Family, Fun and Entrepreneurship -- Really?!

Origami fortune teller in cupped hands concept for work life balance choices
Origami fortune teller in cupped hands concept for work life balance choices

Entrepreneurship can be extremely rewarding -- providing tremendous challenge and financial gain.

But it can also be really, really draining -- physically, emotionally and psychologically. The leadership responsibility, demanding work schedule and lack of certainty can take a huge toll on an individual, leading to anxiety, depression and even addiction.

Not surprisingly, family and fun are two of the best buffers against the strains of entrepreneurship. But can a modern entrepreneur really enjoy themselves, spend quality time with family, and still run a successful enterprise?

Absolutely! As an entrepreneur, wife and mom of three, here are a few of the strategies that work for me:

Interject more fun into everyday activities.
You don't need to create a carnival atmosphere to enjoy yourself; little things can have a big impact:
  • Laugh more. Believe me, I know that some aspects of entrepreneurship are no joke - the stakes are high and the risks are real. But being able to find the humor in work situations is a great way to defend yourself against daily psychological stress, improve your attitude and boost your mood.
  • Make meetings more fun. Find a funny video like this one on "email in real life" and share it before you get down to business. Or, instead of heading to the conference room, try holding a walking meeting outdoors. A simple change of pace or break in routine can make a real difference.
  • Add "having fun" to your list of core values. Make it a formal part of your corporate culture. Brainstorm with your team to develop new ways of making everyday tasks more exciting. Do whatever you can to weave more positivity and enjoyment into the fabric of your organization.
Take real vacations.
Believe me, I know what you're thinking: "There's no WAY I can take time off - I'm running this ship!" But it's pretty tough to argue with this logic:
  • Vacations are good for your brain. The concept of a "working vacation" may sound appealing, but it doesn't provide the benefits a true break from work does. Why? Your brain needs periodic, sustained breaks to recharge and work at peak levels. Research shows that pushing yourself through too many days or hours of work in a row is counterproductive. Creativity and efficiency diminish, while mistakes and frustration increase (that's no fun - and no good for your business, either).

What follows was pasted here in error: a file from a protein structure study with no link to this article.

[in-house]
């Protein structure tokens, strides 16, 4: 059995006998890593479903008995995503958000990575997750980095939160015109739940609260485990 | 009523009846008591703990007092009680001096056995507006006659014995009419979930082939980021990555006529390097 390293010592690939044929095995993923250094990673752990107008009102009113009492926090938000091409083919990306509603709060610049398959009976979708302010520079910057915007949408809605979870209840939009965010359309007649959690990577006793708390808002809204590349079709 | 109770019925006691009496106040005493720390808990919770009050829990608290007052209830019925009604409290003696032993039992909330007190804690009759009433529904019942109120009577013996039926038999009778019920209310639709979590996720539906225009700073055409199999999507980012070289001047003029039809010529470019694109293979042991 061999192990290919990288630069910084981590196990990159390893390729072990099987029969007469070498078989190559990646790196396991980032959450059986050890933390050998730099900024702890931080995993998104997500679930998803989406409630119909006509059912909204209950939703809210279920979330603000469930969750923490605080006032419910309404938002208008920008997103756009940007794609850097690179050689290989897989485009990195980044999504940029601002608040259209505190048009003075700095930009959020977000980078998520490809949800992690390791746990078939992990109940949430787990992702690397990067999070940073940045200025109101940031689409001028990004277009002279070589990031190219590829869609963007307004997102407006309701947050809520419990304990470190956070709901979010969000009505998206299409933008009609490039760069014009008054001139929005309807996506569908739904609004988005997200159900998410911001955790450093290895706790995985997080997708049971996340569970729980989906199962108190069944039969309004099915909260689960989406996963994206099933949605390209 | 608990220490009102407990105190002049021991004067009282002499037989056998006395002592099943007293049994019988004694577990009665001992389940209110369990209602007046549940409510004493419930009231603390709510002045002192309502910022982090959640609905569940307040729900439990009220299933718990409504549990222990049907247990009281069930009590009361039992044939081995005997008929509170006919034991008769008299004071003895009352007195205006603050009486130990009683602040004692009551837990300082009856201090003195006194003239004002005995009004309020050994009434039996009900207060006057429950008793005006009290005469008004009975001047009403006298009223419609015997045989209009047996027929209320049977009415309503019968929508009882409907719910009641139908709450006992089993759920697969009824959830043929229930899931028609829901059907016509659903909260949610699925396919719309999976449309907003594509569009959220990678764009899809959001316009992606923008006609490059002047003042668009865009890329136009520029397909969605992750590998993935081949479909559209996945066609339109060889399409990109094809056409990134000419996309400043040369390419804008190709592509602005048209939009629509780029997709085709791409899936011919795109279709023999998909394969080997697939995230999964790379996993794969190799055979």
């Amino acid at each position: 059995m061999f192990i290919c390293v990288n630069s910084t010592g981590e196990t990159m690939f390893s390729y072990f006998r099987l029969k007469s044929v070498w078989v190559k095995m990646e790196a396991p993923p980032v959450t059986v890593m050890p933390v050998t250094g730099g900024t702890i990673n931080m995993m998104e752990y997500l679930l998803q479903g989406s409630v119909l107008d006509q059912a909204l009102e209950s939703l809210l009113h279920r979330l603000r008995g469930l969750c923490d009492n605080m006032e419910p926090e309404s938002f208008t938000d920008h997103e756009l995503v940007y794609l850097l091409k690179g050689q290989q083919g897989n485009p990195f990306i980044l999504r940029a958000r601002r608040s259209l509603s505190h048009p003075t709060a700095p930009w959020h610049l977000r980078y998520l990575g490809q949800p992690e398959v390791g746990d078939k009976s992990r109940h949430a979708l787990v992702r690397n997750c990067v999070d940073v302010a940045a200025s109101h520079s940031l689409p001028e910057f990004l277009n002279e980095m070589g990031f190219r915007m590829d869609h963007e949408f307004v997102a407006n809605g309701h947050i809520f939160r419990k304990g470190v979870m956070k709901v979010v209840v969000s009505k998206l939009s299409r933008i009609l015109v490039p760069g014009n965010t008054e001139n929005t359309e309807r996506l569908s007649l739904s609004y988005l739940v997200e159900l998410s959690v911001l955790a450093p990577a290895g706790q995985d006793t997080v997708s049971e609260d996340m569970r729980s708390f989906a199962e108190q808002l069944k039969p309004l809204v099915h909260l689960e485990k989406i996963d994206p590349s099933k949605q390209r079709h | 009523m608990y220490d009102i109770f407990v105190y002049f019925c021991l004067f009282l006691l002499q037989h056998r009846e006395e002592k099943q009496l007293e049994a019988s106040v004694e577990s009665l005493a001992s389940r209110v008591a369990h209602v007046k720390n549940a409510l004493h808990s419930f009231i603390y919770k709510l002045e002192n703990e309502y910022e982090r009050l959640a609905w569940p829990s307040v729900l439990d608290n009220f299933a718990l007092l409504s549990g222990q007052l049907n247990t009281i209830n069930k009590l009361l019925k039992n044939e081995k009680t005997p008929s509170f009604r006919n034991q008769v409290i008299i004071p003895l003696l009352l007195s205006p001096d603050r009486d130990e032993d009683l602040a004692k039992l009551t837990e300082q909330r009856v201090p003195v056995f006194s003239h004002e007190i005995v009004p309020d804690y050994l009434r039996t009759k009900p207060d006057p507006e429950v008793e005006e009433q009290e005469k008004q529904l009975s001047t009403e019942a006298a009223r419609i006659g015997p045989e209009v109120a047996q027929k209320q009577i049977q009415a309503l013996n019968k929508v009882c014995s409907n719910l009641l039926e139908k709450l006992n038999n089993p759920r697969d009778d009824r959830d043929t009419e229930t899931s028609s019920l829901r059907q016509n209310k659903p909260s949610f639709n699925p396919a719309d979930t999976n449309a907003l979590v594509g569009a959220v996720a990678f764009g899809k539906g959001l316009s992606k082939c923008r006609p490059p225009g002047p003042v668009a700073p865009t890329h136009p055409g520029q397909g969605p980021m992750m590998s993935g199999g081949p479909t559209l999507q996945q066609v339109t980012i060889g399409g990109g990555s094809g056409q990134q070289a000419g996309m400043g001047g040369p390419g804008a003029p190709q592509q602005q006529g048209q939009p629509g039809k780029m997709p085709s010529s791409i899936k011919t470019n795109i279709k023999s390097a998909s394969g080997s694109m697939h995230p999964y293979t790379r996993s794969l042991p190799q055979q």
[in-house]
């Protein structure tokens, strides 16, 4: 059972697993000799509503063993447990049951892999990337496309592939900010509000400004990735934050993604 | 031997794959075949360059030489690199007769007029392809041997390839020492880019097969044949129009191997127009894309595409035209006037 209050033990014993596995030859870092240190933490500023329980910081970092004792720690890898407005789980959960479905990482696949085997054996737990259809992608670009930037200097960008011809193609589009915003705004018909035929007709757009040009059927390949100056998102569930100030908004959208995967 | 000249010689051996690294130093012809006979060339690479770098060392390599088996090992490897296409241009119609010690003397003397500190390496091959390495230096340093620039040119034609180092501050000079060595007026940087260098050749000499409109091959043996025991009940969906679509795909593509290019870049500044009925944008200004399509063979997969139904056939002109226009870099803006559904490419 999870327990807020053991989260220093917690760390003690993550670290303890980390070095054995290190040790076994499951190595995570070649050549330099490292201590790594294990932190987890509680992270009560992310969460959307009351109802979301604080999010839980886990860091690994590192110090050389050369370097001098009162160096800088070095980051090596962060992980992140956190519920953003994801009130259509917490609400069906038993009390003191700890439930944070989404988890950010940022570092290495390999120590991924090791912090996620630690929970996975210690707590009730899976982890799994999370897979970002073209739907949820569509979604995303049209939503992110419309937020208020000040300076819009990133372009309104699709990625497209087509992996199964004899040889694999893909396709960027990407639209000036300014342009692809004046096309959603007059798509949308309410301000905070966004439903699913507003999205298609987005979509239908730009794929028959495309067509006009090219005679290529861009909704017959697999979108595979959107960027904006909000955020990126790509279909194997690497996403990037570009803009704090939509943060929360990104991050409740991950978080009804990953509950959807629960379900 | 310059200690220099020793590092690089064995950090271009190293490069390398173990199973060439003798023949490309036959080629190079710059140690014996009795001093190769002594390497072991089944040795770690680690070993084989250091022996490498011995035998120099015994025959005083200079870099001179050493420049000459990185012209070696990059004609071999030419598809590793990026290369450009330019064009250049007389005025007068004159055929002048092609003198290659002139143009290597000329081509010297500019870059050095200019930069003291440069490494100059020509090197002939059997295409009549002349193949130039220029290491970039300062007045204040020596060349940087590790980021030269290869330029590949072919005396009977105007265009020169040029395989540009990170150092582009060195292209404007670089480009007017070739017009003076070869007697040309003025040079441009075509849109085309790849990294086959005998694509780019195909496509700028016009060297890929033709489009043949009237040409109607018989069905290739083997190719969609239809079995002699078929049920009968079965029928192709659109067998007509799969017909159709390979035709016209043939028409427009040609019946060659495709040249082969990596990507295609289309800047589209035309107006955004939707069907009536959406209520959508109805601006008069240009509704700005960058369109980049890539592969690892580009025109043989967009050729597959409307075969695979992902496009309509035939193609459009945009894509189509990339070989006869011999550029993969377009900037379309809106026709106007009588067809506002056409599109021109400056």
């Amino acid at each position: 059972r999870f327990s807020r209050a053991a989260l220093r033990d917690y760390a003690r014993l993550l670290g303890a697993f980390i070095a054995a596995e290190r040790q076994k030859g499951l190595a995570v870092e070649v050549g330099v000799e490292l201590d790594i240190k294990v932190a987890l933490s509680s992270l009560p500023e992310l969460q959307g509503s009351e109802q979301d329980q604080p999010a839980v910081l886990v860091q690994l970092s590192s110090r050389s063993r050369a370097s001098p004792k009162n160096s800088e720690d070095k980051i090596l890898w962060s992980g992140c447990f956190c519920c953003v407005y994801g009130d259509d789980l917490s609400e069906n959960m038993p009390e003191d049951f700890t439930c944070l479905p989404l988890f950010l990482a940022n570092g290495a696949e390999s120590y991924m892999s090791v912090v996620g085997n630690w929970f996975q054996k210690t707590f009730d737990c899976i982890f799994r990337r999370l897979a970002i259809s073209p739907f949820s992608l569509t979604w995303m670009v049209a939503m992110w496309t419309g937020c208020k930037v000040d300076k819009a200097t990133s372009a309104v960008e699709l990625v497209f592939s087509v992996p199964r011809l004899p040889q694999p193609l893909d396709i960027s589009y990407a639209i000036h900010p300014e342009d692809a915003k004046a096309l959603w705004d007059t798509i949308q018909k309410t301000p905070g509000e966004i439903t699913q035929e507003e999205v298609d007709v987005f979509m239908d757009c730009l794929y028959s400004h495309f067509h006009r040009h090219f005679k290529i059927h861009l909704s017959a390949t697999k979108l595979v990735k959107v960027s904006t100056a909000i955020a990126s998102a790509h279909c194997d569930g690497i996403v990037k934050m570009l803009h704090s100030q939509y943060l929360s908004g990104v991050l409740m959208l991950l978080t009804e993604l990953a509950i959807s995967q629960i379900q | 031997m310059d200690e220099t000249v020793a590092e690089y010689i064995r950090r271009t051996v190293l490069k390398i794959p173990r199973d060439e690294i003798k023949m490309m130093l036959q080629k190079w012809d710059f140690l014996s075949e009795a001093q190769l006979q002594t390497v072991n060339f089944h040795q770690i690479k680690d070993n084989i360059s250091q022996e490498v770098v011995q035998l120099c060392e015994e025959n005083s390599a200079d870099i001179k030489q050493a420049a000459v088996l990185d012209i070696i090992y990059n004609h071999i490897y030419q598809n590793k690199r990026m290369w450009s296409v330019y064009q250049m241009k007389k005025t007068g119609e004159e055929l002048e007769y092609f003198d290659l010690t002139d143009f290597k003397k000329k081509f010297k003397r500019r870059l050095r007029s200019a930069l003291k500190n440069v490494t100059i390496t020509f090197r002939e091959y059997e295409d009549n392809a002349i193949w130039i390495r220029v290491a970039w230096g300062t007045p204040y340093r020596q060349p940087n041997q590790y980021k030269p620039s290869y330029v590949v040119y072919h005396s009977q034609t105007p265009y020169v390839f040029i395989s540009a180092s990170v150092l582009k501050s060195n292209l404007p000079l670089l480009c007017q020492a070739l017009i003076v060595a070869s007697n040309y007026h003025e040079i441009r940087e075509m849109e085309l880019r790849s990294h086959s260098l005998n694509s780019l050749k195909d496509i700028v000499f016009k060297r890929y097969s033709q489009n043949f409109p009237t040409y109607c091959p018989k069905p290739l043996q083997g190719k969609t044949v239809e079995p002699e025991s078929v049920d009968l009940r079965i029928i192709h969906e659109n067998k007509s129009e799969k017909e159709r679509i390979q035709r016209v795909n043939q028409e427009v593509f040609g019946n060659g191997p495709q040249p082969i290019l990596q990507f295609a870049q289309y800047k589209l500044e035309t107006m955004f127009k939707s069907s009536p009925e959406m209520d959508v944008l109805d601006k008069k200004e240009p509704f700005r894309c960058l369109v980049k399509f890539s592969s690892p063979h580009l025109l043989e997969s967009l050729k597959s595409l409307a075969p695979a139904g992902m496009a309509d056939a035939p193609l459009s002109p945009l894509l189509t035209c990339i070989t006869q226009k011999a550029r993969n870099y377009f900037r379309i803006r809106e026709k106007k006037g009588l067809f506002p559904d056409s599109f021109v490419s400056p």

• You'll have uninterrupted time with your family. No explanation needed here.
  • Your employees will get a chance to stretch their wings. If you've done your job well, you've set a solid strategy key employees can use to guide their actions while you're gone. Trust them! And if your business simply cannot survive your vacation? Consider it a wake-up call. Examine your people and process to find out where you need to make improvements.

Strive for satisfaction - not "balance."
For entrepreneurs, the term "work/life balance" is a joke. For starters, the term "balance" implies a 50/50 split (that's laughable, right?). It also assumes that work and life are distinct elements (and no successful professional I know keeps the two entirely separate). Finally, the term assigns equal importance to the work and non-work components of your life (but if a family member was suddenly hospitalized when you had a work presentation to give, would the two events be equally important?).

Forget about "having it all" -
. Stop pressuring yourself to live up to anyone else's definition of perfection. Put that balance scale away and define what works best for your life and situation:
  • Find your own "set point" for happiness. Forget 50/50. Determine the right mix of work, sleep, fun, exercise, family time and down time you need to thrive.
  • Clarify your priorities. You only have 24 hours in each day, so be practical - and realistic. Put pen to paper and list what's most important to you (without apologies or excuses). Then vow to pursue only those things. When you stop trying to have it all, you create more time for happiness, fulfillment and yes - fun.
  • Create (and use) a great support system for yourself. When you're not feeling like Superman or Wonder Woman, rely on your friends and family for encouragement and help. Meaningful interactions with loved ones aren't limited to vacations or celebrations. The time you spend seeking counsel, moral support or even pure distraction from work worries strengthens bonds, too.
  • Try "homing at work." If you don't already, cut yourself a little slack and take care of family needs during the work day (from setting appointments to buying something online). Check off personal to-do's during your workday, and you'll have more high-quality time during non-work hours to devote to your family, your hobbies or anything else you enjoy.
  • Define what "fun" really means for you - and pursue it unapologetically. If reading business books really is truly fun for you, read them. If you find attending networking events energizing and enjoyable, go to them. My point? Your idea of fun is the only one that matters. Instead of chastising yourself for not spending more time riding roller coasters, crafting or skiing, be glad that your definition of fun aligns with your entrepreneurial pursuits.

How do you make room in your schedule for meaningful family time? How do you have fun at work? How do you run a successful business - and keep your sanity? I'd love to know - leave your comments below.